Area residents can expect a renewed round of pipeline talk as plans advance for two more large liquefied natural gas (LNG) projects near Prince Rupert.
Each would require a gas-carrying pipeline from northeastern B.C. to pass through the area on the way to the coast.
There’s a potential for a brand new pipeline proposal to surface for one of the LNG projects while another could use one of two pipelines which received environmental approval late last year.
The project which could feed off a new pipeline proposal is Aurora LNG, majority owned by China’s CNOOC Ltd. through its Canadian arm called Nexen.
It had two sites in mind, but shelved one at Grassy Point north of Prince Rupert and is now proceeding with plans for a site on Digby Island, the same island on which the Prince Rupert airport is located.
The project envisioned by Aurora and for which it has filed a document with the provincial environmental assessment office to start the process to obtain environmental approval, would be on the larger side of LNG plants, costing up to $20 billion and employing nearly 5,000 workers at peak construction.
But while Aurora is fleshing out its site proposal, pipeline plans have yet to reach that stage.
“The pipeline route and ownership structure has not been finalized. Requests for proposal have been issued, and discussions with prospective pipeline builders are taking place,” said Nexen official Diane Kossman last week.
Just who exactly Aurora is speaking with is confidential for the moment, she said.
“The timing for making a decision on a builder will be contingent on a range of factors and business drivers, and has yet to be established,” Kossman added of pipeline plans.
At full production, an Aurora LNG facility would need 3.7 billion cubic feet a day of gas to produce 24 million metric tonnes of super-cooled gas per year for export.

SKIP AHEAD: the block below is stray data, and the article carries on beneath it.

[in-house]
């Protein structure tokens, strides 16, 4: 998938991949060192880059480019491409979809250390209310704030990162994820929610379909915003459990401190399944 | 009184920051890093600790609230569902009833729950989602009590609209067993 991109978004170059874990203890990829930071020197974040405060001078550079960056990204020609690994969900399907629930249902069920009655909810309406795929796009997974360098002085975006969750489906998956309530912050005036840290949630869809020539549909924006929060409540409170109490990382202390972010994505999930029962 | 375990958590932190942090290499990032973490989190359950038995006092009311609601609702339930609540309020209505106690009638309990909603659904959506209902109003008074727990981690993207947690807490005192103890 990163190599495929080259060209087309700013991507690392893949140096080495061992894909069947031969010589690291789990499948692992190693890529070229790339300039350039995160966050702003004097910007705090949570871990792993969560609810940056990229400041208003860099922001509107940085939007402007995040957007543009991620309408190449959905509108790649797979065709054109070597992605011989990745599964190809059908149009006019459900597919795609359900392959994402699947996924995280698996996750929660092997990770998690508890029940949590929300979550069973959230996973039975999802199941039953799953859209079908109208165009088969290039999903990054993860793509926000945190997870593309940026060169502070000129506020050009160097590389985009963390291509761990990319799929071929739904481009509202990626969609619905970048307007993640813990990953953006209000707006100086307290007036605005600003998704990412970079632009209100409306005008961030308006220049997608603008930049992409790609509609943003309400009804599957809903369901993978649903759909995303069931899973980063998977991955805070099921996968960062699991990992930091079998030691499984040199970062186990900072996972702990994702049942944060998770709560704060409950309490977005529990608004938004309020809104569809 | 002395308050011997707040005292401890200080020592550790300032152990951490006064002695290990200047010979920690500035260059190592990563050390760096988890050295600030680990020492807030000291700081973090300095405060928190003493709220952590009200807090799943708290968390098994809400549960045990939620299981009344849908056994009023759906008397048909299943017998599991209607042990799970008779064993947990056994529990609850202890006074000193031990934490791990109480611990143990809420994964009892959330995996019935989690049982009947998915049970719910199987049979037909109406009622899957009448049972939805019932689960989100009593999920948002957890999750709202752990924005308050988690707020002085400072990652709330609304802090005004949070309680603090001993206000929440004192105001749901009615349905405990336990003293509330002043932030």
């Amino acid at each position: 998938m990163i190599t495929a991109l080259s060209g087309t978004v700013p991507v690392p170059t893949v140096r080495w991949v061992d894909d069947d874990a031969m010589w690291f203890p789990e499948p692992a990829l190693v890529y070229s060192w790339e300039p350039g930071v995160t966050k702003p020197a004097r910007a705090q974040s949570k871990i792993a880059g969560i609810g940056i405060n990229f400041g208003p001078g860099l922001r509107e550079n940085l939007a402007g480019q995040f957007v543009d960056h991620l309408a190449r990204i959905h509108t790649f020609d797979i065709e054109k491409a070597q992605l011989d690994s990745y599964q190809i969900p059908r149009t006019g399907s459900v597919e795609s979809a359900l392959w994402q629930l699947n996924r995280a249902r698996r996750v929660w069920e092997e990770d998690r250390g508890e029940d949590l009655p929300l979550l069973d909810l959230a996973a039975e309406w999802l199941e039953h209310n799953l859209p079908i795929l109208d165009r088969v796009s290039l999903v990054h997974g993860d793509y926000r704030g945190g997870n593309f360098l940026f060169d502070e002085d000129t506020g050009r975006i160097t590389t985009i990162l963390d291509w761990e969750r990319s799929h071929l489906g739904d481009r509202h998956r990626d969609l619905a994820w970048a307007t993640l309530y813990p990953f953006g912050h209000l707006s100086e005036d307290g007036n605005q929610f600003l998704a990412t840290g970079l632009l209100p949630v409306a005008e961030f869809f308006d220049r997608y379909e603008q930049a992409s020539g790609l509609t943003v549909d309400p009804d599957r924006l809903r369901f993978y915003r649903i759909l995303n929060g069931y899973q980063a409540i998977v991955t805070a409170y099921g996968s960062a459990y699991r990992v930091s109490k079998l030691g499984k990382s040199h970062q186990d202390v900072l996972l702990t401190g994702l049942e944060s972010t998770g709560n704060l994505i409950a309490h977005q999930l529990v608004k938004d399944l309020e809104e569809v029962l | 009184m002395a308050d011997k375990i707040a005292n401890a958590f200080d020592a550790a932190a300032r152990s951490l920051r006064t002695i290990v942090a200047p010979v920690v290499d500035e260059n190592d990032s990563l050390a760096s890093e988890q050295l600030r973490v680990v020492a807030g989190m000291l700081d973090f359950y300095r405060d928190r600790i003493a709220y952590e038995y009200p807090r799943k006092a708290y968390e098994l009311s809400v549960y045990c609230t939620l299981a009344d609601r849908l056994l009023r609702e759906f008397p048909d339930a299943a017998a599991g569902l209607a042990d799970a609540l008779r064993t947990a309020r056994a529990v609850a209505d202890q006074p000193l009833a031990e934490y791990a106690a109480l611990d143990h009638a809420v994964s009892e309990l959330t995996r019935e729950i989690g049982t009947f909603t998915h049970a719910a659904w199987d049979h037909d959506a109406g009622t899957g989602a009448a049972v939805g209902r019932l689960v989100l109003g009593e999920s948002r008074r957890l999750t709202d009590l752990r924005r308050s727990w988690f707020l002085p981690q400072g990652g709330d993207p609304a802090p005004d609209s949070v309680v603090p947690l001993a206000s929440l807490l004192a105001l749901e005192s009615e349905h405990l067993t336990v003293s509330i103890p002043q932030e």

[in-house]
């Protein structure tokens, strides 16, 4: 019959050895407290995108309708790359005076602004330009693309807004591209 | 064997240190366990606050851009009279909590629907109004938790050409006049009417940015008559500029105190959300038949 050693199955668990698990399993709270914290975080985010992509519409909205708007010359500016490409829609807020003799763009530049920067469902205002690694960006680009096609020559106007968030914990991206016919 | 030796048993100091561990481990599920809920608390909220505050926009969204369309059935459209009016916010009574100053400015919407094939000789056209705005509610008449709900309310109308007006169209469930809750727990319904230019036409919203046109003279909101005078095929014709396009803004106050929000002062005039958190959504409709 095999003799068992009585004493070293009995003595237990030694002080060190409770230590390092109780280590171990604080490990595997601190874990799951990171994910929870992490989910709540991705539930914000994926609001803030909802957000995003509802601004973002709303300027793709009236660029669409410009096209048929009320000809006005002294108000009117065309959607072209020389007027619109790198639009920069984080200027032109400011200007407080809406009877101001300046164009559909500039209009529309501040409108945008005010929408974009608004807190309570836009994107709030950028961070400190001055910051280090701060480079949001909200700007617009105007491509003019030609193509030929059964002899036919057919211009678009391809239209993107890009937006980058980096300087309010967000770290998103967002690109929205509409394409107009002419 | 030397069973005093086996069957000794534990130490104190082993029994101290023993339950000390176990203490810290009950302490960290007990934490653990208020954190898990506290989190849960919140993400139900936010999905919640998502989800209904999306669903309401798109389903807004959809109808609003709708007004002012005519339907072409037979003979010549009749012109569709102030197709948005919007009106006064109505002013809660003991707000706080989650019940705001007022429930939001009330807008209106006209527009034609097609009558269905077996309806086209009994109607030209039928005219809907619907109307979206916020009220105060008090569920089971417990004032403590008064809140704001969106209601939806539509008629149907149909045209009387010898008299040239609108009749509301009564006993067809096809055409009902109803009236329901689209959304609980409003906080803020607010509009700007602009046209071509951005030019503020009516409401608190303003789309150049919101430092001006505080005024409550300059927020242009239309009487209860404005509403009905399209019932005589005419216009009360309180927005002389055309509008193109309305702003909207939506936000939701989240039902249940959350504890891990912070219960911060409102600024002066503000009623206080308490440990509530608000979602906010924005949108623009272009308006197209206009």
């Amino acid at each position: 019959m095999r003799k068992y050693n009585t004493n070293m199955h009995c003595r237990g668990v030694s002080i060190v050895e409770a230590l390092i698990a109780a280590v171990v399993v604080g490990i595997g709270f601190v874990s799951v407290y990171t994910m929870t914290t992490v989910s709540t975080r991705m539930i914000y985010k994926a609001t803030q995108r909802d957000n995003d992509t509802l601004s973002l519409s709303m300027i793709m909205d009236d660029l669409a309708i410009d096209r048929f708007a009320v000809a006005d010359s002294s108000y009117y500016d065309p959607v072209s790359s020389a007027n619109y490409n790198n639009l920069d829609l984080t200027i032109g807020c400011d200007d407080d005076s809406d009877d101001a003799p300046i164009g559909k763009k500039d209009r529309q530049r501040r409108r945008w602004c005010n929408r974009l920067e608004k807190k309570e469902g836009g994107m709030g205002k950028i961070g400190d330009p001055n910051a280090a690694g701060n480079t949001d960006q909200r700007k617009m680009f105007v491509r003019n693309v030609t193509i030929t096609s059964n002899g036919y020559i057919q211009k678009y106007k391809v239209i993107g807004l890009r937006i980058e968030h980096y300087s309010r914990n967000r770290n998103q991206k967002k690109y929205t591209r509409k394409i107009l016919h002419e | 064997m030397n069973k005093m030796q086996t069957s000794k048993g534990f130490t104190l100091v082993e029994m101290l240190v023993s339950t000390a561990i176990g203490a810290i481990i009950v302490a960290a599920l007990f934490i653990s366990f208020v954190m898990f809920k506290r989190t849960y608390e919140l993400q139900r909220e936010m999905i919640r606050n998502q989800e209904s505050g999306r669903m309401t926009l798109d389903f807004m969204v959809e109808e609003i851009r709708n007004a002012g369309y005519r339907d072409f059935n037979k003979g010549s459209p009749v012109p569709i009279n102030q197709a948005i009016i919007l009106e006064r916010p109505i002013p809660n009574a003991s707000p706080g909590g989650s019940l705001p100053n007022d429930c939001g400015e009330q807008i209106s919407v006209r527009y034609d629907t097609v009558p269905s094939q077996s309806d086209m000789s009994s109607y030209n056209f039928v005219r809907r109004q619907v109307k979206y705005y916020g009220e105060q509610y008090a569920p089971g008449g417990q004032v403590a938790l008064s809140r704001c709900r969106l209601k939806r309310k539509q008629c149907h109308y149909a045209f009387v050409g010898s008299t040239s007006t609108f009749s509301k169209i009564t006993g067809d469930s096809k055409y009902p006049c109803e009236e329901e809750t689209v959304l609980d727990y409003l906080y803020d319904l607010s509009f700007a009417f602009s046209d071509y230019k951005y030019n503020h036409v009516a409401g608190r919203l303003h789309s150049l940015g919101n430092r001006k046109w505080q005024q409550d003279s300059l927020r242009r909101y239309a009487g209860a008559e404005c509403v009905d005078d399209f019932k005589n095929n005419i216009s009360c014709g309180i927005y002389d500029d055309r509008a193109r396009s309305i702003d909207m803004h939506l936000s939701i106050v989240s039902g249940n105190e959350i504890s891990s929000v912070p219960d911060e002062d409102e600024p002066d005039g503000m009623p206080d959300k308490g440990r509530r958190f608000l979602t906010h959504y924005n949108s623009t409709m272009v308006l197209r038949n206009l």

Also now filing a beginning document is WCC LNG, a partnership owned by ExxonMobil and Imperial Oil, with an eye on a location just north of Prince Rupert on land owned by Prince Rupert on Tuck Inlet.
This would be slightly larger than Aurora LNG at 4 billion cubic fee a day and an annual production of 30 million metric tons.
It could also include placing some production components on barges.
It its filing, WCC LNG indicates gas will be carried to its facility “via a pipeline that will be built and operated by a third-party pipeline company to connect … to an existing pipeline network in northeastern B.C. …”
And although it does not mention them by name, the filing does refer to two pipelines receiving provincial environmental approval last year.
Those two pipelines are TransCanada’s Prince Rupert Gas Transmission Project and Spectra Energy’s Westcoast Connector Gas Transmission project.
“Both proposed pipeline projects are considered viable alternatives for WCC LNG’s gas supply,” the filing continues. “WCC LNG project will actively pursue industry sharing synergies through the third-party provider.”
Both of the already-approved pipeline projects are already tied to other prospective LNG plants near Prince Rupert.
Prince Rupert Gas Transmission is to be a single pipe of 48 inches in diameter which is for now destined for the planned Pacific NorthWest LNG plant near Prince Rupert which is majority-owned by Petronas.
The Westcoast Connector is to have two pipes, each of 36 inches in diameter, and its prime client so far is the Prince Rupert LNG project owned by BG Group to be located on Ridley Island near Prince Rupert.
Both of these pipeline projects would leave the northeast and run across the north, entering Nisga’a lands north of Terrace before turning south toward Prince Rupert.
And both would run underwater on the last stretch to their respective final destinations.
The Nisga’a Lisim Government has already signed a benefits agreement with TransCanada for the portion of the Prince Rupert Gas Transmission project that would pass through Nisga’a lands and it also now has the authority to tax industrial projects such as natural gas pipelines.